Many Parkland students face PTSD


Courtesy of ABC News

Mourners pay tribute at a memorial for victims at the Marjory Stoneman Douglas High School shooting. Two survivors, Sydney Aiello and Calvin Desir, recently committed suicide.

Izzy Belof, Opinions Editor

In light of the school shootings that American students have witnessed in recent years,  it’s not suprising how these tragedies are affecting some students.

Sydney Aiello and Calvin Desir, two survivors of the Parkland shooting last year, were recently found dead after committing suicide.

Both deaths occurred within one week of each other in March, a little more than a year since Nicholas Cruz went to Marjory Stoneman Douglas High (MSD) in Parkland, Fla., and shot to death 14 students and three teachers on Feb. 14, 2018. 

The one year anniversary had the Parkland community reflecting upon the event and attempting to heal their wounds. Unfortunately, not all of those scars have completely healed.

According to the Centers for Disease Control and Prevention (CDC), suicide is the second most common cause of death for those in between the ages of 5 and 24. The development of PTSD and other mental disorders is a common trend with suicide victims such as Aiello and Desir.

Symptoms of mental illness rapidly develop into suicide if victims cannot communicate their feelings with someone that they trust. They need care and reassurance to be able to seek treatment, according to therapist  Emily Roberts. 

“Over time, untreated or unrecognized stress can lead to an increased risk of diabetes, problems with memory, aggression, anxiety, and depression,” Roberts wrote on her website MindBodyGreen.

All of these symptoms are commonly seen in suicide victims.

The Washington Post reported that Aiello was a close friend of Meadow Pollack, one of the students who lost her life during the shooting. Aiello had recently been diagnosed with PTSD and suffered from “survivor’s guilt,” a mentality where the survivor of a traumatic event feels immense guilt for surviving the experience, according to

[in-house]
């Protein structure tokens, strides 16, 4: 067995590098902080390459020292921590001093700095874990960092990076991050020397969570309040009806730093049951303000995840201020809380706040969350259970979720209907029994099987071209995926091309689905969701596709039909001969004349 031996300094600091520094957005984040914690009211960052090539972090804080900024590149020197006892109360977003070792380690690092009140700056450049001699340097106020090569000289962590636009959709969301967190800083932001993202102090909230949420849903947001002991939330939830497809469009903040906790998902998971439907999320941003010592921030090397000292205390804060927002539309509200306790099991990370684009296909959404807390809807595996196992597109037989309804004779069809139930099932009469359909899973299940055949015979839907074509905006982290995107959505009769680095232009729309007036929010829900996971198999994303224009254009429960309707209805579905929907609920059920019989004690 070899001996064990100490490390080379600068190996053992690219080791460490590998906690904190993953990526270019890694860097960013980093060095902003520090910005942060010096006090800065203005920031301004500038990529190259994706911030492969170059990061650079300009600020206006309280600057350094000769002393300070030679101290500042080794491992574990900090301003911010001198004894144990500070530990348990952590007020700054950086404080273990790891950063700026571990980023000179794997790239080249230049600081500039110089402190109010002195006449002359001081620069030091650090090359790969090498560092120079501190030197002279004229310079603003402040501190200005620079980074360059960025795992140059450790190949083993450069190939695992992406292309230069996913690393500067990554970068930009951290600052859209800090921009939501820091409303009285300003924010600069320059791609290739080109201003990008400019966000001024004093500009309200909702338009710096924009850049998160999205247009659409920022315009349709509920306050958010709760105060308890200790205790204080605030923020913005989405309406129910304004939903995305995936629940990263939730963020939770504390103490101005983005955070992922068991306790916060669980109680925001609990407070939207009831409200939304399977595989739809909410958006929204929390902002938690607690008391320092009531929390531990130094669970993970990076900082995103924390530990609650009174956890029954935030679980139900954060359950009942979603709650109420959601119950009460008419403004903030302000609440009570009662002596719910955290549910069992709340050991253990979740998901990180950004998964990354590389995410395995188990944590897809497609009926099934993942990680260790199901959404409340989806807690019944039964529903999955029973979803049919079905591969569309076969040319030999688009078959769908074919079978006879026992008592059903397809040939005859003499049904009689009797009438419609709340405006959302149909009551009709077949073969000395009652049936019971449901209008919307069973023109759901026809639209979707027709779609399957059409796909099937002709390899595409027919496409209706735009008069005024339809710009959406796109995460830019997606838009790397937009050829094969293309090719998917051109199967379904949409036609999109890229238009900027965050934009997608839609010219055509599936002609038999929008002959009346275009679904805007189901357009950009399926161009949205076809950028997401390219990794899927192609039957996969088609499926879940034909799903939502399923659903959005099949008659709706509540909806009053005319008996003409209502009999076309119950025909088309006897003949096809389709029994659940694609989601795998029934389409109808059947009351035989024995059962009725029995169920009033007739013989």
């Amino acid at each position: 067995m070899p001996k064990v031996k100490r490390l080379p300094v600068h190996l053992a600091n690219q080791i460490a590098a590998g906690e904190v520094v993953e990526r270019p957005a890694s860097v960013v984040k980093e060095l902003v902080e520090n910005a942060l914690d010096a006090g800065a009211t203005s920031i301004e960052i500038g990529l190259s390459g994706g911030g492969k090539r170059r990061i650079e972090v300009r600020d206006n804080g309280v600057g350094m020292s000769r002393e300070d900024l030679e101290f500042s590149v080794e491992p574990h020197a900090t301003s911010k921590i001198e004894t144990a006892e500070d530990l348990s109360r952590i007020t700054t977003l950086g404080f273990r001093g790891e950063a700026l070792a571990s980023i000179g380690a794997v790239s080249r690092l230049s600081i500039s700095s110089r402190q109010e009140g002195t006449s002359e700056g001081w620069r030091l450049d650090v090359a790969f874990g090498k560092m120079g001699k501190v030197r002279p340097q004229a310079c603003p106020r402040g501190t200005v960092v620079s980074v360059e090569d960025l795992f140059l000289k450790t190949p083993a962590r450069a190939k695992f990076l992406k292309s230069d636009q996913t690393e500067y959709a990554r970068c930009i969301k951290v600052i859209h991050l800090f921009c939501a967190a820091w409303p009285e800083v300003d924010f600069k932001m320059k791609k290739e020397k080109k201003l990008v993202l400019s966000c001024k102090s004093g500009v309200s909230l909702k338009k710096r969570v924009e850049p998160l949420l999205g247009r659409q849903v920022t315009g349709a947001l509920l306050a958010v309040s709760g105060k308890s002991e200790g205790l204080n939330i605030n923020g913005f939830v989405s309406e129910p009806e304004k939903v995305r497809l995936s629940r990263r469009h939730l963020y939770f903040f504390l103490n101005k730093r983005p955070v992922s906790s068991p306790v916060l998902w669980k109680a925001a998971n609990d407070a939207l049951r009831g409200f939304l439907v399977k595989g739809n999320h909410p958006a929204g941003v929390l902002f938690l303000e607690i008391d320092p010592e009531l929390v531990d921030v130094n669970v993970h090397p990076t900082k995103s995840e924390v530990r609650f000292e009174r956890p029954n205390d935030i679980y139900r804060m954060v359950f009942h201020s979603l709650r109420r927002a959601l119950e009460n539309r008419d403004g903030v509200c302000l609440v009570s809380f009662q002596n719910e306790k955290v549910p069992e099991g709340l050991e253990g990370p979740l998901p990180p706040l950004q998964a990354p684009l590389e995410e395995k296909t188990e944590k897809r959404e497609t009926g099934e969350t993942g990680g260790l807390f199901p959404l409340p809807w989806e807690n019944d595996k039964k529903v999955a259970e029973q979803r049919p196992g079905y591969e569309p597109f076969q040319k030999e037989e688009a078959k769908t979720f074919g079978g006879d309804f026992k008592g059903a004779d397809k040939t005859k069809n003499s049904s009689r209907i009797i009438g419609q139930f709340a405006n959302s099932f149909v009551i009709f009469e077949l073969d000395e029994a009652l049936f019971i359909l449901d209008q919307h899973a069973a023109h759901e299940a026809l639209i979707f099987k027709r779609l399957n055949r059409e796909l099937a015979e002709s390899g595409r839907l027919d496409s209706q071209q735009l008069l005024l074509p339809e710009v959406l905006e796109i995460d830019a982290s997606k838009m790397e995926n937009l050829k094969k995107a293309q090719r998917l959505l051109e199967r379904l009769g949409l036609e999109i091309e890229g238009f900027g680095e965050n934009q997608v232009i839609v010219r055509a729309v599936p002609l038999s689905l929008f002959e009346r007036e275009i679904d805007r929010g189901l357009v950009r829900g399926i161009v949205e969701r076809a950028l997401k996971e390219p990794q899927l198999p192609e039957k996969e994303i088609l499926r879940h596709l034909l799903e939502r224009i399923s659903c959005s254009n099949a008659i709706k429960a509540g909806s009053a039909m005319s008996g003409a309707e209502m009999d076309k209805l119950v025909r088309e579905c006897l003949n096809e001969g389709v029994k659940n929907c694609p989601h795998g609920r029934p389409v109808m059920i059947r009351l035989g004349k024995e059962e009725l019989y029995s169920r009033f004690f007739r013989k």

The combination of Parkland’s one-year passing and the transition into college left Aiello feeling overwhelmed, The Washington Post reported. 

Her untimely death came as a shock to her family, considering that nothing on social media could have foreshadowed her death. But she had once told her mother that she was afraid to be in a college classroom after the shooting. 

Similarly, Desir died the night before the one-year anniversary of the March For Our Lives demonstration, an anti-gun march organized by the Parkland survivors.  Despite all that has happened on the school’s campus, there are very few counselors available for students to confide to, according to The Washington Post.

“This school of all places should have the resources,” Aalayah Eastmond, an 18-year-old Parkland student activist, told The Washington Post. “We’re known nationwide because of the shooting. If we can’t get it right here, where can we get it?” 

In contrast, Cal’s campus has many resources available for students who require mental and emotional support. 

“Having so many counselors on campus really helps,” Cal High counselor Susan Fitch said. “Counselors from different campuses arrive if we need outside assistance, so I do think we are capable of handling a mental health crisis.”

Cal is fortunate to have support counselors as well as student-run events such as Mental Health Week in order to ensure the wellbeing of everyone on campus. Unfortunately, MSD didn’t have this same advantages, which left students in need of additional support.

The Florida Senate stated on  its website that the majority of reforms introduced by The Marjory Stoneman Douglas High School Public Safety Act have been toward increased security in schools. Students’ mental wellbeing is not addressed in the new law.

If you or anyone you know is struggling with suicide, please contact the National Suicide Prevention Lifeline at 1-800-273-8255. The counselors are also available for assistance.